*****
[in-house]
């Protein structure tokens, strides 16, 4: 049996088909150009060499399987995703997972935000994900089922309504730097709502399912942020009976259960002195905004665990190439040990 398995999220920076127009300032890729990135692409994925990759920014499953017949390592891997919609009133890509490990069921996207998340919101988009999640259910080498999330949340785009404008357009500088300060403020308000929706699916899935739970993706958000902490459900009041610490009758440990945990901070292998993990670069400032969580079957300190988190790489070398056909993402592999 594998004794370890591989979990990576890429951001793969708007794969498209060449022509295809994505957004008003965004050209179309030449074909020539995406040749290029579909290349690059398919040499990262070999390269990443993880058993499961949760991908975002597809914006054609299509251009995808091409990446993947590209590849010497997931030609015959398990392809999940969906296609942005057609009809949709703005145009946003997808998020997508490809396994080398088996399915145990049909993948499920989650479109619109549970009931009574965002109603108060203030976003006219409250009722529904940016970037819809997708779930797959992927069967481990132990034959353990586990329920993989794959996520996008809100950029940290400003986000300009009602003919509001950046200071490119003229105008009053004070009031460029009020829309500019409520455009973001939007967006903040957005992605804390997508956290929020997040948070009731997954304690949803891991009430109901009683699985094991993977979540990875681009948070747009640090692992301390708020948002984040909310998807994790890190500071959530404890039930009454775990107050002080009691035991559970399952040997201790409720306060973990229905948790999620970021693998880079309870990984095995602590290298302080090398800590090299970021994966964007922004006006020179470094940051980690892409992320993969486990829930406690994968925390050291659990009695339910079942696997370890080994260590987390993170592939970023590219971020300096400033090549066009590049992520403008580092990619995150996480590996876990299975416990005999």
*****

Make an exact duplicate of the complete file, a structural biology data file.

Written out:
[in-house]
């Protein structure tokens, strides 16, 4: 049996088909150009060499399987995703997972935000994900089922309504730097709502399912942020009976259960002195905004665990190439040990 398995999220920076127009300032890729990135692409994925990759920014499953017949390592891997919609009133890509490990069921996207998340919101988009999640259910080498999330949340785009404008357009500088300060403020308000929706699916899935739970993706958000902490459900009041610490009758440990945990901070292998993990670069400032969580079957300190988190790489070398056909993402592999 594998004794370890591989979990990576890429951001793969708007794969498209060449022509295809994505957004008003965004050209179309030449074909020539995406040749290029579909290349690059398919040499990262070999390269990443993880058993499961949760991908975002597809914006054609299509251009995808091409990446993947590209590849010497997931030609015959398990392809999940969906296609942005057609009809949709703005145009946003997808998020997508490809396994080398088996399915145990049909993948499920989650479109619109549970009931009574965002109603108060203030976003006219409250009722529904940016970037819809997708779930797959992927069967481990132990034959353990586990329920993989794959996520996008809100950029940290400003986000300009009602003919509001950046200071490119003229105008009053004070009031460029009020829309500019409520455009973001939007967006903040957005992605804390997508956290929020997040948070009731997954304690949803891991009430109901009683699985094991993977979540990875681009948070747009640090692992301390708020948002984040909310998807994790890190500071959530404890039930009454775990107050002080009691035991559970399952040997201790409720306060973990229905948790999620970021693998880079309870990984095995602590290298302080090398800590090299970021994966964007922004006006020179470094940051980690892409992320993969486990829930406690994968925390050291659990009695339910079942696997370890080994260590987390993170592939970023590219971020300096400033090549066009590049992520403008580092990619995150996480590996876990299975416990005999």